Rights & Money

Time to Buy a New Computer? Here’s What You Should Consider

Laptop or desktop? Apple or PC? Which computer is right for you depends on what you’ll be using it for


By Katrina Caruso


Your computer is slowing down. You can’t update Firefox because your operating system is several upgrades too old. Facebook freezes. Looks like it’s time for a new computer.

Even if you don’t opt for the equivalent of a Ferrari, computers aren’t inexpensive. You don’t want to pay a lot for more than you need, but on the other hand, you don’t want to save money only to learn in a few months that your new computer won’t do what you need it to. Here’s a list of things to think about before you upgrade.

The first question you should ask yourself is, What do you need the computer to do? You need to decide whether your computer is simply for reading e-mail and checking Facebook or your gateway to high-end computer games and photo editing. The more you want the machine to do, the more power you’ll need—and the more you’ll pay.

1. Types
Do you want a laptop or a desktop? Laptops are great because they can easily be moved around all over your home and beyond, but desktops are often more powerful and they can be cheaper. And you don’t have to charge a desktop. If you like the idea of portability but end up opting for a desktop, you could also consider getting an affordable tablet to supplement your computer.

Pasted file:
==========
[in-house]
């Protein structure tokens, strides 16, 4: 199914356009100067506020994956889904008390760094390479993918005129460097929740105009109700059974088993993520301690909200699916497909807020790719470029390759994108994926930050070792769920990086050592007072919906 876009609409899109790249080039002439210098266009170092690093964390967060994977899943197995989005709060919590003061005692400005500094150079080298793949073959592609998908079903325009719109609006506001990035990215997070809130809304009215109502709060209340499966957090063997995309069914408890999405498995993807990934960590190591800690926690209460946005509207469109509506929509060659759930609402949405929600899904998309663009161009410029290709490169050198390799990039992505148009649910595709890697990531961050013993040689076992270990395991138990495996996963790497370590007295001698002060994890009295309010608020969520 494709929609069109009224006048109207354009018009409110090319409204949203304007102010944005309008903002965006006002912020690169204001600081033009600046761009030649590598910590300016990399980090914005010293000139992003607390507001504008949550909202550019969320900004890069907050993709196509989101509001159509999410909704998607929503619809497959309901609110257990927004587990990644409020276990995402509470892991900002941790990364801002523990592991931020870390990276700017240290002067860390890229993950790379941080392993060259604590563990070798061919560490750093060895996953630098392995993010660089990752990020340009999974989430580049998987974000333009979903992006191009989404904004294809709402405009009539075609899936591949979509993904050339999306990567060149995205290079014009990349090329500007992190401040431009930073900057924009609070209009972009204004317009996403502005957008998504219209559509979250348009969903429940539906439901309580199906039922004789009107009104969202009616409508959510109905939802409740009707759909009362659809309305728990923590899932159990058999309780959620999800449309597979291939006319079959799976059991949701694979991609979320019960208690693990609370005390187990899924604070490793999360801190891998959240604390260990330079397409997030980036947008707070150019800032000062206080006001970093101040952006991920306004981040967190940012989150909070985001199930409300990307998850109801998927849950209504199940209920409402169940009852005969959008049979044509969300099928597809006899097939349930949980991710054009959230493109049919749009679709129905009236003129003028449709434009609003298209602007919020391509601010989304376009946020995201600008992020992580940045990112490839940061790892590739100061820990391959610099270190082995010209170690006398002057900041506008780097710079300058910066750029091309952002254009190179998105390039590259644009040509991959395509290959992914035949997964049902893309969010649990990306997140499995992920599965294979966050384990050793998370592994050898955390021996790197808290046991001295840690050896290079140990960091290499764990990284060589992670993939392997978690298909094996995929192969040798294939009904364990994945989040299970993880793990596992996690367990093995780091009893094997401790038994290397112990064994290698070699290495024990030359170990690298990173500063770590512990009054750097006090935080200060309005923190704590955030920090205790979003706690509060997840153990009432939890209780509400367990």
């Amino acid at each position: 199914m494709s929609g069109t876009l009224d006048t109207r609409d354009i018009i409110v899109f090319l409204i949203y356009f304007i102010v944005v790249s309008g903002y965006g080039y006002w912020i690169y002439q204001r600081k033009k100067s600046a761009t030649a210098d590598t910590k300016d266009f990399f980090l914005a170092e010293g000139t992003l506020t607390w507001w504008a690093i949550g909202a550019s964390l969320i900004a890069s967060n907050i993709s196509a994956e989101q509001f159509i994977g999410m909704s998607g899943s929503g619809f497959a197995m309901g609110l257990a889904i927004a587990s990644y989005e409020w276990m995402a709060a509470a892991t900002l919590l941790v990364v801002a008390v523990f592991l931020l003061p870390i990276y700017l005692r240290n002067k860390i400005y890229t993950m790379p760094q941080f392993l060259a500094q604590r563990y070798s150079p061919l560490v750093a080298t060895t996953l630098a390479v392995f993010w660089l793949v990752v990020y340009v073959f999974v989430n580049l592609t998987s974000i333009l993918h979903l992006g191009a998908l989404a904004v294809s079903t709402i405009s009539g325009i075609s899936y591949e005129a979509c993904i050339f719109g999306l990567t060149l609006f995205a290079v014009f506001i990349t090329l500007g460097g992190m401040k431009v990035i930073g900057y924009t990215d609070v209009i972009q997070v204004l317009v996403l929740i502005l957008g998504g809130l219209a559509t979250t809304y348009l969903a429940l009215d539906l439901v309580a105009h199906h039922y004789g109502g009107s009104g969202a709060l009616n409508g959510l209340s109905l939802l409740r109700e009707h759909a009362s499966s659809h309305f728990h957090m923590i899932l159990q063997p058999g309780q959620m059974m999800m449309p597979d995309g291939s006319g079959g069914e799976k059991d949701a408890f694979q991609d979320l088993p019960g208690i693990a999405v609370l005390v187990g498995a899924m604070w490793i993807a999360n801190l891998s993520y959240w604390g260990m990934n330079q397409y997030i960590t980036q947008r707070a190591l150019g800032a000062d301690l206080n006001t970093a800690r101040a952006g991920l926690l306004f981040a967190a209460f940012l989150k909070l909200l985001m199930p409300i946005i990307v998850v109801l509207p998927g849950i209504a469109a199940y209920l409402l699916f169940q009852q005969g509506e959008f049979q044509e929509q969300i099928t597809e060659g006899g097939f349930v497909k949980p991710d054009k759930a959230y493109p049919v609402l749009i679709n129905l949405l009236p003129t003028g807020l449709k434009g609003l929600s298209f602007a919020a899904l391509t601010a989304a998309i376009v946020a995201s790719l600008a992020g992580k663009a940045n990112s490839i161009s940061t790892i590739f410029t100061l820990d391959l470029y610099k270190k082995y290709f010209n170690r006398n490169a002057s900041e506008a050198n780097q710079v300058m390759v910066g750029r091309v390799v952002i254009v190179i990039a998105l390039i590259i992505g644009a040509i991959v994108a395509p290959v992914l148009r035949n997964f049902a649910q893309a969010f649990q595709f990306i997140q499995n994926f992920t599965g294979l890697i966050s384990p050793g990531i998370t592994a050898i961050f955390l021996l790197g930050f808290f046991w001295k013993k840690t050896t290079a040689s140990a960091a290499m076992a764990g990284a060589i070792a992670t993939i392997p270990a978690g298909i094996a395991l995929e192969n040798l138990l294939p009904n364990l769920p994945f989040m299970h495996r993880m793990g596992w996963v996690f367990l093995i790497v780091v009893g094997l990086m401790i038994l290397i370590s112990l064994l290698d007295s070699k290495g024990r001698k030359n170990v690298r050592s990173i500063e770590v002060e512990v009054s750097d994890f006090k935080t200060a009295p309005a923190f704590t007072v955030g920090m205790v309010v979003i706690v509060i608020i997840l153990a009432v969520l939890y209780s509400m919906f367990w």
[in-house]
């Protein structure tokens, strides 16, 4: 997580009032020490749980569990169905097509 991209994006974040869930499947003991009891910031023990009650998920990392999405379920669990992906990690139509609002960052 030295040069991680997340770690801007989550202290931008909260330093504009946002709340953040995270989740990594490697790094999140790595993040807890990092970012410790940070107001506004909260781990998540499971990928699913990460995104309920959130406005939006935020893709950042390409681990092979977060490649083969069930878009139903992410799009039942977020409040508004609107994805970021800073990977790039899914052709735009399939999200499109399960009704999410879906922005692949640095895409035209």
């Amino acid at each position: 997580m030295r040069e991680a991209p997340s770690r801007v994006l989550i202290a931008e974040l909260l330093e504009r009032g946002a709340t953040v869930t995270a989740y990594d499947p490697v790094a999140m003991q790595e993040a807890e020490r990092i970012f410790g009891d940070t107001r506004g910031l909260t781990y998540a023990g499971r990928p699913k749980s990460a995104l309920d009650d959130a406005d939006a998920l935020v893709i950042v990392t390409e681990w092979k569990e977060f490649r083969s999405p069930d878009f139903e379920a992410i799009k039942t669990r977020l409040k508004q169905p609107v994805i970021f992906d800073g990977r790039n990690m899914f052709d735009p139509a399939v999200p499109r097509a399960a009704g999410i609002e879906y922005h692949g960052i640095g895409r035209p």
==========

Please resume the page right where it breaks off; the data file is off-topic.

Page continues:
2. Screens:
If you opt for a laptop, you’ll have the choice—in most cases—between a matte screen and a glossy screen. Matte screens reduce glare and reflections and so are easier on the eye and therefore better for work; glossy screens provide better colour and contrast but can be harder on the eyes.

3. Processors
A processor is essentially what makes the computer fast and allows tasks to be done quickly. The speed of a processor’s chip will tell you how much data the computer can process at a time—the higher the number, the better. Some computers have “multiple-core” processors which can help with multitasking.

4. RAM
RAM—the computer’s system memory—is also connected to a computer’s speed and how much multitasking you can do (that is, how many different apps, browser windows, or documents can be opened at one time). In most cases, the higher the number, the better the computer will function.

5. Hard Drives
The amount of space on a hard-drive determines how much data (documents, photos, videos…) you can store on your computer. You can always get an external hard-drive if your computer doesn’t have a vast amount of space on its hard drive, but it’s better to get something that can hold a lot internally.

6. Peripherals
Every computer will have a slightly different set of “peripherals” such as USB ports, DVD/CD drives (not all laptops have one), HDMI ports (which can allow you to connect the computer to a TV, for example), and more. Again, your needs will determine what you should be looking for.

7. Operating Systems: Mac, Windows, Chromebook
Most people prefer to stick with the operating system (OS) they know. If you’re unsure or looking for a change, Mac is popular for its simple, accessible design, but Apple computers (the only machines that run a Mac OS) are more expensive than PCs, which run Windows. If you need a computer mostly for surfing the web, you might want to look into Chromebook, which can be less expensive than either of the other two.

Photo: iStock/William_Potter.